Football fans who racially abuse players or the public at matches should be banned from all UK games for life, a senior police officer has said.

Deputy Metropolitan Police Commissioner Sir Stephen House said clubs must take action to ensure those responsible are prosecuted.

His comments follow the England versus Bulgaria game last night in Sofia, where England players were subjected to racist chants and Nazi salutes from sections of the Bulgarian crowd.

England won the game 6-0, but play was halted twice in the first half as a result of the abuse.

England FA Chairman Greg Clarke described it as “one of the most appalling nights I’ve seen in football”, and Bulgarian FA President Borislav Mihaylov has now resigned.

But Sir Stephen said hate crimes at UK matches were also a problem, describing racist abuse from fans as “one of the most difficult things to deal with – and one of the most hateful as well”.

Speaking at the London Assembly Police and Crime Committee today (Tuesday), he said: “Ninety nine per cent of people go to a football match to enjoy or suffer watching their team play.

“They don’t want to be in a crowd with that sort of abuse going on.”

He added: “The clubs need to take action: if they can identify and evidence it, these people need to be prosecuted.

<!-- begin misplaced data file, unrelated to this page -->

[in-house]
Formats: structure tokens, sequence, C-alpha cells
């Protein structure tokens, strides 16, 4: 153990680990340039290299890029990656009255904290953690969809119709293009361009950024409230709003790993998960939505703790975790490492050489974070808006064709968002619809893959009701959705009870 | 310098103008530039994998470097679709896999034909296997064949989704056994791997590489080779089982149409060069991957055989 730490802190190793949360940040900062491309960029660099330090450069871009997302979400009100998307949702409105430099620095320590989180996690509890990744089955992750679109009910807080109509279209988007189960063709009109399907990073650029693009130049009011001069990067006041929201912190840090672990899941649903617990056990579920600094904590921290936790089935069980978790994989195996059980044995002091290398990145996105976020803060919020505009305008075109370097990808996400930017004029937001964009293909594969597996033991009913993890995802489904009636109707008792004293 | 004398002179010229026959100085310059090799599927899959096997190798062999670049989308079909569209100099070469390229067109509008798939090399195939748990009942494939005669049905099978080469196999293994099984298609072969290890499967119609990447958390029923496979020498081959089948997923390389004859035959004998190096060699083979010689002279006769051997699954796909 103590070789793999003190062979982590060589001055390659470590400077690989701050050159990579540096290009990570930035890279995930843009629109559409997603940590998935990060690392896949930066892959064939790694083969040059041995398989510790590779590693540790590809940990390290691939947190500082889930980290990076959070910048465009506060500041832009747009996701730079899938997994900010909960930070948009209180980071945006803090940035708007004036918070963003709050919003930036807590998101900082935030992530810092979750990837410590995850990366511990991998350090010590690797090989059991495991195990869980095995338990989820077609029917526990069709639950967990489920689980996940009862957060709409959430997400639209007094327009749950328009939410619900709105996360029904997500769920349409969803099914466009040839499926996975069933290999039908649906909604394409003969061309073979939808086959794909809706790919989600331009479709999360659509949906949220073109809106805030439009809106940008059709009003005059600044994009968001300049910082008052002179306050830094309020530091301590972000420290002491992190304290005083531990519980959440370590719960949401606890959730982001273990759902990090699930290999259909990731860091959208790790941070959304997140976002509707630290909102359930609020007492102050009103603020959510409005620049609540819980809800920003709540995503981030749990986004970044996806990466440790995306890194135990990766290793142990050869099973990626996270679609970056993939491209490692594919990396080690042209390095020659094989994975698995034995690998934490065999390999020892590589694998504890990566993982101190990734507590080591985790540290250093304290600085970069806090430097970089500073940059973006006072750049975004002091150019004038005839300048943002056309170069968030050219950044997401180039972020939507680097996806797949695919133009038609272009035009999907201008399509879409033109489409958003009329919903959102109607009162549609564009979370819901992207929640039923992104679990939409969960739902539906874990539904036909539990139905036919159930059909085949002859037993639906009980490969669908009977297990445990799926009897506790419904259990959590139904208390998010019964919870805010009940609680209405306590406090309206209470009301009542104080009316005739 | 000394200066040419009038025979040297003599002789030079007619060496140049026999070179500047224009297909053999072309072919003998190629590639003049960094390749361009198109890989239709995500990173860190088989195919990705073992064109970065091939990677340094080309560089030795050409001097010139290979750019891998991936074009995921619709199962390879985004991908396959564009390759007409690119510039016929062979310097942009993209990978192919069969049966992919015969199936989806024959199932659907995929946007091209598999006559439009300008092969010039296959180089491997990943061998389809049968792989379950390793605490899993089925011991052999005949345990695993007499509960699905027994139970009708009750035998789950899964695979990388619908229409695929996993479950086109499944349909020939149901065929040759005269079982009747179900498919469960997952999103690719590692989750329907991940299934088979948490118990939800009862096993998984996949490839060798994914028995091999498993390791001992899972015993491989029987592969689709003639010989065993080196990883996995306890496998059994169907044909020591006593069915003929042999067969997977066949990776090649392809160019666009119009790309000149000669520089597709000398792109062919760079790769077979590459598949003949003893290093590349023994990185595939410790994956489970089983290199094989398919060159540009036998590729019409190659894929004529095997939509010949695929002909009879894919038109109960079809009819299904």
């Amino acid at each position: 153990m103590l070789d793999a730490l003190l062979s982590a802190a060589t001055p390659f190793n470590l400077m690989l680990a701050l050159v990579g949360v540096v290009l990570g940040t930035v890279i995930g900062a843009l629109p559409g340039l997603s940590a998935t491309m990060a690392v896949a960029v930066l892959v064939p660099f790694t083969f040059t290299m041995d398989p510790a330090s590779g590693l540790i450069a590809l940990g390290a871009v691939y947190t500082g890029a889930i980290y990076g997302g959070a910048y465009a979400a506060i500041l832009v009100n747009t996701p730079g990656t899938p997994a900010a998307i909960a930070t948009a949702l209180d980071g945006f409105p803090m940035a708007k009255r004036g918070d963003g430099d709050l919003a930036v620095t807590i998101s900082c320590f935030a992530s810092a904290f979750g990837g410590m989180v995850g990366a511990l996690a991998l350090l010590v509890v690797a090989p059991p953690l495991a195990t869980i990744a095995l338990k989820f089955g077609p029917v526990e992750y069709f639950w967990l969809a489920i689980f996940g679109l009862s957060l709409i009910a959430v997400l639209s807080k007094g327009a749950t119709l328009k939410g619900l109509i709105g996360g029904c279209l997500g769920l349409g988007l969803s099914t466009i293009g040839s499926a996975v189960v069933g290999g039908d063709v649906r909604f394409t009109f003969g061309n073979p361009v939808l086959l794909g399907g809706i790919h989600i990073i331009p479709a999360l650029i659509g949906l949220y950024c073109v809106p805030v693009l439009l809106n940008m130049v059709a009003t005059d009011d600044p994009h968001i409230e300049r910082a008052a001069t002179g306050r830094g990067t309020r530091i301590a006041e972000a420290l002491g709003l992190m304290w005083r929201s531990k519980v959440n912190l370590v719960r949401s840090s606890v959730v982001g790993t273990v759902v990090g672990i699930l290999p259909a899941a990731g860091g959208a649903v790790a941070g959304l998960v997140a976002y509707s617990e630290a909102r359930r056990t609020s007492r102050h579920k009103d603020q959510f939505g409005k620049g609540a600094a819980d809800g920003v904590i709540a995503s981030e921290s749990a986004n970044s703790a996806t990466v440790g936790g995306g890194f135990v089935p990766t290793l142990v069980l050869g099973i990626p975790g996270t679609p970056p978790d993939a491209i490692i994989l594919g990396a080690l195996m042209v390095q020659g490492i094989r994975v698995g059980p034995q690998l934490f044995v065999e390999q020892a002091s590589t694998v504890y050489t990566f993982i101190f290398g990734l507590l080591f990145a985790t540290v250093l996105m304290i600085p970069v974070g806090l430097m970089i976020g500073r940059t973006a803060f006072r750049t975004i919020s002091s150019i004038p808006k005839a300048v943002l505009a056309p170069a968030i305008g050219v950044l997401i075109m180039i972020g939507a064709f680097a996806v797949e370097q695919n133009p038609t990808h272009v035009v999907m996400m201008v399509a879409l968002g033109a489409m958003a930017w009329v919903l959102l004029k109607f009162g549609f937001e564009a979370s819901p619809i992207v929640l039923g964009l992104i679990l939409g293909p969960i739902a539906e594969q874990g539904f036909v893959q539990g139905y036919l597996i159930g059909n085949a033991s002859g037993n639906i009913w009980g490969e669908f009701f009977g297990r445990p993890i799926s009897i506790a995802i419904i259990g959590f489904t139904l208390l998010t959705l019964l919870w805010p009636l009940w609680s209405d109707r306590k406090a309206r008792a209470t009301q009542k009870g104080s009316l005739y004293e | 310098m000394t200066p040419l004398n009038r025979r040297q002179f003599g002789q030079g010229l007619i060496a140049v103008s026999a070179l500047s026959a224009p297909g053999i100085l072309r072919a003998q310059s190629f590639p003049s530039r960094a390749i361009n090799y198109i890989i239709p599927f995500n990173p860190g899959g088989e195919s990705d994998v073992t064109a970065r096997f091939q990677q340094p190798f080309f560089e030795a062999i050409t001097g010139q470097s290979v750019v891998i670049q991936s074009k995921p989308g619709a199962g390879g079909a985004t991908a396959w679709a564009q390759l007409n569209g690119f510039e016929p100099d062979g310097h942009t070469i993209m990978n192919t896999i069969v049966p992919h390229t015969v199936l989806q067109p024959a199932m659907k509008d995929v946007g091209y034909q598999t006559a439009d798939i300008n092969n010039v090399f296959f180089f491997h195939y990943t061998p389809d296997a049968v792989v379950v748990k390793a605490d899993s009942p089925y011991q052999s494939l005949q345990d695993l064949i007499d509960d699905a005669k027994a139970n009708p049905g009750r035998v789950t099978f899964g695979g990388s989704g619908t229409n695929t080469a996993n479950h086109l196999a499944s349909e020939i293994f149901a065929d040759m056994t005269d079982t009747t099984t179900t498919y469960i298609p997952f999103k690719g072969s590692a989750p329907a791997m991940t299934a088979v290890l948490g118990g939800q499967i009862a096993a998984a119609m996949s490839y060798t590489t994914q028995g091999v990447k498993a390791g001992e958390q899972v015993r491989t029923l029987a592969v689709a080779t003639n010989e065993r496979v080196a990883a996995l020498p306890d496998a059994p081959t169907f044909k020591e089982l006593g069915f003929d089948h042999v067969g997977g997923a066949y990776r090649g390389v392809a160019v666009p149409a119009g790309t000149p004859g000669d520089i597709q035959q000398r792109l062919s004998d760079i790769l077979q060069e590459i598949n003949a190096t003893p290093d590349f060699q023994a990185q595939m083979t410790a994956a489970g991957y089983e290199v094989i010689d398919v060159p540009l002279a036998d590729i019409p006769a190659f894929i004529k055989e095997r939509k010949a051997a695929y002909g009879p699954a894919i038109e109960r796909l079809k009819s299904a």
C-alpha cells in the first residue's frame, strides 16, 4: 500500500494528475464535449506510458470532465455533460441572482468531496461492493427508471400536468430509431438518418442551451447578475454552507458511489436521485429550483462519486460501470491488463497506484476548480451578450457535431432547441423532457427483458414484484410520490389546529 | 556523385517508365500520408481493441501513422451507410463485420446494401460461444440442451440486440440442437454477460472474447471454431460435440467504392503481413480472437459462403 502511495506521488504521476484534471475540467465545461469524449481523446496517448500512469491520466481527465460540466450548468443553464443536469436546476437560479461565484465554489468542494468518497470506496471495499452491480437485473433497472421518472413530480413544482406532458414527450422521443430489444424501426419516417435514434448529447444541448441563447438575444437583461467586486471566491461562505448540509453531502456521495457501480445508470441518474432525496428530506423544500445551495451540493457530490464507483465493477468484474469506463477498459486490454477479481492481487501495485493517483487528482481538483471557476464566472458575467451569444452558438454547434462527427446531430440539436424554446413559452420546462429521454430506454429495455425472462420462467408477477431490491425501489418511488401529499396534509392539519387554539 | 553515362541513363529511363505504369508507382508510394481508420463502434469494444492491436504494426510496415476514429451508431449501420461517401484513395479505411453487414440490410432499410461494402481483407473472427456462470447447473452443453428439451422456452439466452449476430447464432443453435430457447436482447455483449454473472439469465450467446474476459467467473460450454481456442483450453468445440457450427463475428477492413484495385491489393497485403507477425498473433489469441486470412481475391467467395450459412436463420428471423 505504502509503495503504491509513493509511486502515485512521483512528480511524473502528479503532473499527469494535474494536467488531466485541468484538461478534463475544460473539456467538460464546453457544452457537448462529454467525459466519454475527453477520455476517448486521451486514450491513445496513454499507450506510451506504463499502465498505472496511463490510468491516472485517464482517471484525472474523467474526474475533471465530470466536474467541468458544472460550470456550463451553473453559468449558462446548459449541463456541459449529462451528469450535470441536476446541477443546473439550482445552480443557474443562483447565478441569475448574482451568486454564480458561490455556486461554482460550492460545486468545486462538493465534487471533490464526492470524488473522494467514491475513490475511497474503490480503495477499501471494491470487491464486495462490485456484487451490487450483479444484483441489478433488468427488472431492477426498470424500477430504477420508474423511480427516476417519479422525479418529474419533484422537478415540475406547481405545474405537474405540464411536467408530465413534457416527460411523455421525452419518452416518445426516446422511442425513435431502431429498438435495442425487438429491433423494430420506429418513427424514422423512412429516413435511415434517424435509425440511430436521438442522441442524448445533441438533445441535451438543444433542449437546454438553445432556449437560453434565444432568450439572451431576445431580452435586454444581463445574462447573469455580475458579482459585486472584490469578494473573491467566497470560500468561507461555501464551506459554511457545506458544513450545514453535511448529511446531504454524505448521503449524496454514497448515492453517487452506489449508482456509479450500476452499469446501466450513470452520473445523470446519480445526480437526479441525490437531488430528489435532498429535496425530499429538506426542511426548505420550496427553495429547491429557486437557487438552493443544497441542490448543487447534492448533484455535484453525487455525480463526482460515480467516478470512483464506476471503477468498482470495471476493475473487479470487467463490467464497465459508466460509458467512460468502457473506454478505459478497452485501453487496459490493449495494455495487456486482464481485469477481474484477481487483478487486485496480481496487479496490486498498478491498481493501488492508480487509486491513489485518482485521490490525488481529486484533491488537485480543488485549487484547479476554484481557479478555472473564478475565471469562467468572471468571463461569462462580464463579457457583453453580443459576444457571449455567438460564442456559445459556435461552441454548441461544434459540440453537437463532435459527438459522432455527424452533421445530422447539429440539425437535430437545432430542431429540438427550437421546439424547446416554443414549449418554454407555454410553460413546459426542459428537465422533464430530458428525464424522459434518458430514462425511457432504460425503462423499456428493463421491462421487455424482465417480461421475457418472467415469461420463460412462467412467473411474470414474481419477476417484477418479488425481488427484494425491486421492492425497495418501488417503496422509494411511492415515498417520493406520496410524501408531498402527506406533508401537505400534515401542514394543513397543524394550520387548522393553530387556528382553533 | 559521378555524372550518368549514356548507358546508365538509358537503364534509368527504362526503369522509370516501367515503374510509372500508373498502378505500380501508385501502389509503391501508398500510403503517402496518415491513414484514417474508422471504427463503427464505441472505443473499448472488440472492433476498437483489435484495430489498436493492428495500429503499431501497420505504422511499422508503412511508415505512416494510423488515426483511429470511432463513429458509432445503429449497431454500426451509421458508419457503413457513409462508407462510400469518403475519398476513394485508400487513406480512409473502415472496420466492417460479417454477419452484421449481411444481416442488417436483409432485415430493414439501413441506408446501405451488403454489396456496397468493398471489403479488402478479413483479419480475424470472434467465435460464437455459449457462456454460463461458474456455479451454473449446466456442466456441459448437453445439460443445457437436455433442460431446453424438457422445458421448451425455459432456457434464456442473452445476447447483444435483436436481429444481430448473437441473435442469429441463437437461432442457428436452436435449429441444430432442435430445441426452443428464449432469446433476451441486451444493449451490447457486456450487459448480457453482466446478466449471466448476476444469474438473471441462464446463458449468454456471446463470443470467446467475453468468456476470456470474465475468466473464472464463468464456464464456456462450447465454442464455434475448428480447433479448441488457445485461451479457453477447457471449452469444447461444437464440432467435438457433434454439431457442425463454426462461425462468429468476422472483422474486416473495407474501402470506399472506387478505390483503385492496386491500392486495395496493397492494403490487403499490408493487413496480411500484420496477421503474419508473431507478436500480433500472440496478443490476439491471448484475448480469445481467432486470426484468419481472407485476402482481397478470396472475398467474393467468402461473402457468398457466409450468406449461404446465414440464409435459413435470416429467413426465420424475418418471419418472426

“As importantly, and sometimes more importantly – and to demonstrate to the other people in the crowd – they need to be banned for life from any football match in the United Kingdom.”

Labour assembly member Unmesh Desai, the committee chairman, said many London teams were making good progress, but more positive messaging and education was needed.

He said: “It’s about actually shaking some of these clubs out of their inertia.”

Mr Desai wrote to all London football league clubs in August, ahead of the new season, challenging them to take action on racism at their matches.

Just 116 instances of hate crime were reported at London football grounds in the three years from 2015 to 2018.

However, half of all UK fans report seeing racial abuse at a match, according to research by Kick it Out.

Mr Desai is concerned that the crime is under-reported, because fans don’t know how to alert the police or clubs.

But Conservative assembly member Steve O’Connell told the committee that the problem was not as serious in the UK as elsewhere in Europe.

He said: “What happened last night was shocking, but from my experience we don’t have as bleak a picture – but we need to be on top of it.”